It is estimated that older Americans lose a staggering $2.9 billion a year to an ever-growing array of financial exploitation schemes and scams. They are being targeted by criminals who want to rob them of their hard-earned retirement savings. They are being exploited by strangers over the telephone, through the mail, and online. Worse yet, far too many seniors may also be targeted by family members or by other people in whom they trust.
Hackers are attackers outside of an organization who exploit security weaknesses in computer systems or networks to gain unauthorized access to information, cause mischief, or make changes to files, settings, or systems. Hackers have become increasingly sophisticated over the years, and many are experts on a variety of computer systems and software.
With the increase in cyberattacks and data security lapses, many organizations have changed their overall approach to data security and are taking a risk-based approach to data security.
Organizations are increasingly concerned about the loss or theft of electronic information, known as a data breach. Data breaches that result from unauthorized access by individuals within an organization have also become more common. These types of breaches, or data leaks, are commonly called insider threats. Insiders pose a unique challenge because they know how systems are configured, how to defeat these systems, and how to cover up any evidence.
Many people use the terms "data" and "information" interchangeably; however, there is a slight distinction between data governance and information governance. Information governance has more to do with all the processes and systems that gather and use knowledge, enhance it, and share it through the organization. Data governance is a subset of that, and it specifically focuses on the gathering, storing, and usage of data—especially personal data—concerning customers, employees, and partners. This data includes financial information, PII, phone numbers, emails, etc.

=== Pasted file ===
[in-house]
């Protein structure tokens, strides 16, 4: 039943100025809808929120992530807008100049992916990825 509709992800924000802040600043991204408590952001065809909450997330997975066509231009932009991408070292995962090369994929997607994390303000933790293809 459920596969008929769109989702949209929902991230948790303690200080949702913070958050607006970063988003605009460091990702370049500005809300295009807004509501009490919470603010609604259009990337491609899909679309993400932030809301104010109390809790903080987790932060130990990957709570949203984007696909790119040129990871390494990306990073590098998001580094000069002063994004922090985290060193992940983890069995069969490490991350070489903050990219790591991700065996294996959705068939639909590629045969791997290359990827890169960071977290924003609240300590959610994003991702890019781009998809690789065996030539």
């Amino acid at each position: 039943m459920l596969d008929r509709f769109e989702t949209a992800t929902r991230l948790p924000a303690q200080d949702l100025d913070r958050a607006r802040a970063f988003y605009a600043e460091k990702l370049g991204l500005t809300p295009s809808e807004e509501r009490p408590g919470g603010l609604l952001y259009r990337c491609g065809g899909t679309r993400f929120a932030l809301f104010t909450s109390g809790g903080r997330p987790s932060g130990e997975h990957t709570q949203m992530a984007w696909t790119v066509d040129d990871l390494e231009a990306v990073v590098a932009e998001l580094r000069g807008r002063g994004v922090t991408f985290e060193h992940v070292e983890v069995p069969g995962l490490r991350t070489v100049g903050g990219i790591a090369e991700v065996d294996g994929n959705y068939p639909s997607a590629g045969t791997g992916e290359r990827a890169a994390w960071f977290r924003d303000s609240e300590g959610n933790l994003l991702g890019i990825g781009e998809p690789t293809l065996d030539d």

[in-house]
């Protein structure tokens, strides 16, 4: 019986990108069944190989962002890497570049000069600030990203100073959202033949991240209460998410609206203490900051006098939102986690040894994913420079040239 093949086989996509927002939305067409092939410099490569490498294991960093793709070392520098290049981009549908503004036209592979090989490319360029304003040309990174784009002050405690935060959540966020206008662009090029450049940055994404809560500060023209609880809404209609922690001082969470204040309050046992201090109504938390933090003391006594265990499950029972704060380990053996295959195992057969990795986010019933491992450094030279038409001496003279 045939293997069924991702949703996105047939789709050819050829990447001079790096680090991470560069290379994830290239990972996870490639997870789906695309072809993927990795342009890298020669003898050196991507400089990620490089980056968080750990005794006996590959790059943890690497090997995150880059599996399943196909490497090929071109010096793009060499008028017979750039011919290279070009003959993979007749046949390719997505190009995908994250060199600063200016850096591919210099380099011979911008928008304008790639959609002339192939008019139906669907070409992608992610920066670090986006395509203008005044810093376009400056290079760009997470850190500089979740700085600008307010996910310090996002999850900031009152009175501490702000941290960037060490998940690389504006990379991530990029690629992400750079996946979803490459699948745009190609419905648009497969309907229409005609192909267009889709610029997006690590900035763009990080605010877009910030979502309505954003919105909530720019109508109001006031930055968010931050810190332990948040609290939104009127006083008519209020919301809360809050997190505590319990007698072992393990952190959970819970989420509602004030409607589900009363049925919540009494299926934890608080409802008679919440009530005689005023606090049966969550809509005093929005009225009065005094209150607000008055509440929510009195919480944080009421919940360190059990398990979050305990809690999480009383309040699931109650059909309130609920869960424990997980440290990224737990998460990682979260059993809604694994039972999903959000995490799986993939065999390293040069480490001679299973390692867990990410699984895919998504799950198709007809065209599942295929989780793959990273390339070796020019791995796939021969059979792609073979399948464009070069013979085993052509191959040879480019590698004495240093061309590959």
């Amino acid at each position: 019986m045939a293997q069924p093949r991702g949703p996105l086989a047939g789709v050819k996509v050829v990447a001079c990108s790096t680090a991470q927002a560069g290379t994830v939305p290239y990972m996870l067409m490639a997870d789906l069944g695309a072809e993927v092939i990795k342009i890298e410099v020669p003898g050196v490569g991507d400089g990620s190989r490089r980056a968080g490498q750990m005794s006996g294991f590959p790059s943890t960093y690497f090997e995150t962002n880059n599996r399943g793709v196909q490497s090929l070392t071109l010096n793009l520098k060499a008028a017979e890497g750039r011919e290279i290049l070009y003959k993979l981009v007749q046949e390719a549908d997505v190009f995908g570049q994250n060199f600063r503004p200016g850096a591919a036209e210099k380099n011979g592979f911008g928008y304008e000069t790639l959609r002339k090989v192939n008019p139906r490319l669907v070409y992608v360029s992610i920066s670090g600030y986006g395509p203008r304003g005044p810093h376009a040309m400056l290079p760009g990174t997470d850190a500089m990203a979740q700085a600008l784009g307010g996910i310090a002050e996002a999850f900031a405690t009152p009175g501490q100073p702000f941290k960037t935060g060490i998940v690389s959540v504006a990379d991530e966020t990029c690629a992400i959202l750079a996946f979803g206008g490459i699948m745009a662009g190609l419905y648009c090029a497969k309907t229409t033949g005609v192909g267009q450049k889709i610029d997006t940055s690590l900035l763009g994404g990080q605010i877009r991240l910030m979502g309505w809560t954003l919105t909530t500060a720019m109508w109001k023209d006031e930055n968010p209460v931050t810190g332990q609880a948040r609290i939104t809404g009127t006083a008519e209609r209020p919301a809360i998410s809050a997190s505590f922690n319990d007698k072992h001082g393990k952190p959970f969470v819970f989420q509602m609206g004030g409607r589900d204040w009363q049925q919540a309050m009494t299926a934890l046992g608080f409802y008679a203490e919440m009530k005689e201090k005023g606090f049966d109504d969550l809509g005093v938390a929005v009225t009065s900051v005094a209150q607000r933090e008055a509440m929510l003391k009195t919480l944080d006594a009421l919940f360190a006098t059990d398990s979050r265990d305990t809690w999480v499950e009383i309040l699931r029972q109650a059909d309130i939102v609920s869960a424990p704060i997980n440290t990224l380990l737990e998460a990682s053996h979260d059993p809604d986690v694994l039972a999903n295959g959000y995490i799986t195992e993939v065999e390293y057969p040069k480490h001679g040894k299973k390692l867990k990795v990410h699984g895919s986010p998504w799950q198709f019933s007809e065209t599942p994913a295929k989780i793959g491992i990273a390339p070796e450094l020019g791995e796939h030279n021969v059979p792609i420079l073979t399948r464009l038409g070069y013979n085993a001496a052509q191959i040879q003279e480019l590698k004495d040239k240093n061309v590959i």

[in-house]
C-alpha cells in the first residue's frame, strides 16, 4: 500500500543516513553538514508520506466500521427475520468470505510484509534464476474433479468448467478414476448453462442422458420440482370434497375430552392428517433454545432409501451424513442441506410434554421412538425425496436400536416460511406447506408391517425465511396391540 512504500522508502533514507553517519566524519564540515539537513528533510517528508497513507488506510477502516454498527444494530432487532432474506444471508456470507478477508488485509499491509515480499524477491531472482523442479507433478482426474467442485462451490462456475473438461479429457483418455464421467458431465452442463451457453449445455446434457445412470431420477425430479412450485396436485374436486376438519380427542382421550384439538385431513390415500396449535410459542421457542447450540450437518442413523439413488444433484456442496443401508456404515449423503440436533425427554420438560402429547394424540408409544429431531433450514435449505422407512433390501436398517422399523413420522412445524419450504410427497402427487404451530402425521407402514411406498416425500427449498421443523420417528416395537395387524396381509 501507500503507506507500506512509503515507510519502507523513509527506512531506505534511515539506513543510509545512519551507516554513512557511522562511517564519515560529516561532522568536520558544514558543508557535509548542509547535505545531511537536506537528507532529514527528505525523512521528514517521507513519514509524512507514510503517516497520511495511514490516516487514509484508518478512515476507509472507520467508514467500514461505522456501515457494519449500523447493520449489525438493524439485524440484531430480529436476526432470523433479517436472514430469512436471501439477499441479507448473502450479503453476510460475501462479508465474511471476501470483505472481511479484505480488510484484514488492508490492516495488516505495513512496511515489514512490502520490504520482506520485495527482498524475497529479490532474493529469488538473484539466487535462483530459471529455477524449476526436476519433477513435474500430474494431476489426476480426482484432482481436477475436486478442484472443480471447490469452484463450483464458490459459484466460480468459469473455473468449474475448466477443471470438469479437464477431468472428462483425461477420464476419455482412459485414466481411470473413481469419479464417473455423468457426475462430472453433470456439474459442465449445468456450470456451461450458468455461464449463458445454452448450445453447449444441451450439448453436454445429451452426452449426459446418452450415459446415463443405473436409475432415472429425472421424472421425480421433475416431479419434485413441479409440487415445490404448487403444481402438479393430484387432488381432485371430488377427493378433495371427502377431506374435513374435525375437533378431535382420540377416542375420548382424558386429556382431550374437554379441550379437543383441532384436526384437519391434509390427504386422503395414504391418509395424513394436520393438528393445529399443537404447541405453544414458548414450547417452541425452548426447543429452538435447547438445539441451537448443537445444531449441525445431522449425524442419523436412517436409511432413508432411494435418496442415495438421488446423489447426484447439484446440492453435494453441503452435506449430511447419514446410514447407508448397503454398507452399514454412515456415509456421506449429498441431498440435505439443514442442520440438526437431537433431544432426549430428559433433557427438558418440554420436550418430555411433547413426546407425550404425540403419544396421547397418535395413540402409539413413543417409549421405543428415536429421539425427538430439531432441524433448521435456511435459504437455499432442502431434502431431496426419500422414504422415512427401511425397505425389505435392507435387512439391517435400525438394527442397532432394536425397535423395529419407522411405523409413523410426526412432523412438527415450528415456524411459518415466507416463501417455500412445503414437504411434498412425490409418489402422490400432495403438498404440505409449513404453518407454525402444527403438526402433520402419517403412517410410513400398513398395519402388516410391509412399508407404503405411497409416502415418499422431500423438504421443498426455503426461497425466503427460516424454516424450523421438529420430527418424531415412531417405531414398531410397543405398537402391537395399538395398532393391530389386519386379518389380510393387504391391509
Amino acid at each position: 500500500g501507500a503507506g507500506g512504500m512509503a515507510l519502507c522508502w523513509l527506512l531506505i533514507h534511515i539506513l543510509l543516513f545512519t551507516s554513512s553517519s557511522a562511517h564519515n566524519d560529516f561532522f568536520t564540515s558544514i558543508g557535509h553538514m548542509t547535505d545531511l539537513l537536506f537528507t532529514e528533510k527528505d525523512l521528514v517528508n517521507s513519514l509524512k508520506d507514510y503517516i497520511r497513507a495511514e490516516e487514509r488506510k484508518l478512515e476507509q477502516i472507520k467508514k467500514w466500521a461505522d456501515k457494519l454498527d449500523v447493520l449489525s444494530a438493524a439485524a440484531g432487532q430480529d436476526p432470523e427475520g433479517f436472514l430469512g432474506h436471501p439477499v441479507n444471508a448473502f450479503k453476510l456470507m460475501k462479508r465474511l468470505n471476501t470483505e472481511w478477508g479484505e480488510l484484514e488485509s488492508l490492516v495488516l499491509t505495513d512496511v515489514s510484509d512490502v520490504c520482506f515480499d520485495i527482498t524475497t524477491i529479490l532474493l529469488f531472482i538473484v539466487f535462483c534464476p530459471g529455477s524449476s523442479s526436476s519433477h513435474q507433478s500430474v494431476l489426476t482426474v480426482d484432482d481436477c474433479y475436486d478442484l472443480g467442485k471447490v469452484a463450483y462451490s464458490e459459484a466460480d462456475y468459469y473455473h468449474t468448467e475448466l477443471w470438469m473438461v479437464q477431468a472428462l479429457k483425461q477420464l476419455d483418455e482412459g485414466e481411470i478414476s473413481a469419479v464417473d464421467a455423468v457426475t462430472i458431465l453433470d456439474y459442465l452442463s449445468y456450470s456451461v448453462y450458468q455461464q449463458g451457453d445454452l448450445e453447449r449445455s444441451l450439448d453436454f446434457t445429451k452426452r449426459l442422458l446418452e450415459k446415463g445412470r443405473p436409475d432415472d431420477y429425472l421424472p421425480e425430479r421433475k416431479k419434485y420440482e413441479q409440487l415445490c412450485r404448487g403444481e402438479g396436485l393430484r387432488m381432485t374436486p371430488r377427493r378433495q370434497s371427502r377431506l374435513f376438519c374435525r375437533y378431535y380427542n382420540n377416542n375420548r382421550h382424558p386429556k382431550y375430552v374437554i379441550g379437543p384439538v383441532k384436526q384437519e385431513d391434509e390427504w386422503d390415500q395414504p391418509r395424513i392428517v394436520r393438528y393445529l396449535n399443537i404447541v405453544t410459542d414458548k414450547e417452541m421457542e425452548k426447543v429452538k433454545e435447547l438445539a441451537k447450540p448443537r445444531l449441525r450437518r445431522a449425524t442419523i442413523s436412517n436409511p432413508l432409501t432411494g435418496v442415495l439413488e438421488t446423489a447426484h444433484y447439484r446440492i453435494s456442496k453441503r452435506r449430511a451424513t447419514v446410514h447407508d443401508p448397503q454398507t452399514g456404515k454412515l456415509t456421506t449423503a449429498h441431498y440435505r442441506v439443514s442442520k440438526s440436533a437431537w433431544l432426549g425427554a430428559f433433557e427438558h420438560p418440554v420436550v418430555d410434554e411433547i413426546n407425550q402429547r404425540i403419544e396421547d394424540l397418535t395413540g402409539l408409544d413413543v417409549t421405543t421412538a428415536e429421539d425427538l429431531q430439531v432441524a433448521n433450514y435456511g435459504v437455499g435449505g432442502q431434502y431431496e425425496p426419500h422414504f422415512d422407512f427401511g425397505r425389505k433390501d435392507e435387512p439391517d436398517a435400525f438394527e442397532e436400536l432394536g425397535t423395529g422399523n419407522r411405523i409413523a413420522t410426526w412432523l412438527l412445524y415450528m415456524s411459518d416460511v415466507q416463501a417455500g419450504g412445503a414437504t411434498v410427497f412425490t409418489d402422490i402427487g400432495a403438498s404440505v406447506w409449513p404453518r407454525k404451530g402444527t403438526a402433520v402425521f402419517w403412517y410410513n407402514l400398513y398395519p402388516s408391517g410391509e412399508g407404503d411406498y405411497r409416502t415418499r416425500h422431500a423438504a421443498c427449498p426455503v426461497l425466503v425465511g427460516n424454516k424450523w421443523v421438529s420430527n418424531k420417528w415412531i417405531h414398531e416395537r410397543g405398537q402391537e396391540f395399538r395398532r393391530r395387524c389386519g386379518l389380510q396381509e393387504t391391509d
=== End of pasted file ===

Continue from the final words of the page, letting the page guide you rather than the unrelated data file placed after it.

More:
A lot of people are worried about losing their jobs to advanced automation, but robotics and artificial intelligence are likely to create a lot of new jobs, as well. Dmitri Artamonov, co-founder and CTO of Envel, foresees a future job market filled with blue-collar robot techs, white-collar automation consultants, and a lot of people “working less in the business and working more on the business.” Our latest Skye Learning video lays it out for you.
There’s been a lot of media buzz about artificial intelligence lately – but what exactly is AI? The answer is more complicated than you might think; there are actually four different types of AI, ranging from chess-playing computers to self-aware programs that can anticipate how you feel. Our latest Skye Learning video sorts it all out for you.
Imagine you arrive at work one day to find everyone in the office standing around and chattering loudly, while row after row of computer screens flash a ransom message. Someone quickly approaches and breathlessly informs you: “We’ve been hacked!”
As new technology enters the market, the buzz surrounding artificial intelligence (AI) continues to grow. From self-driving cars to digital assistants to natural language processors, AI is revolutionizing the modern technological landscape. Learn more about the evolution of AI in our latest infographic.
Rapid changes in technology are constantly making headlines—and they’re also making headaches for IT departments and company managers alike. Today’s managers face an increasing scarcity of trained personnel, a rise in security breaches, and a host of other IT problems, all competing for their attention. And doing nothing is definitely not an option: IT is no longer just a business enabler, it is a critical business driver, and businesses ignore the shifting IT landscape at their own peril.
News headlines constantly remind us of the volume of cyberattacks targeting major retailers, banks, hospitals, and individuals like you and me. Some of these attacks involve a high level of complexity, but until recently most have been fairly basic—recycled from older malware and repurposed by attackers for different goals. That’s all starting to change now.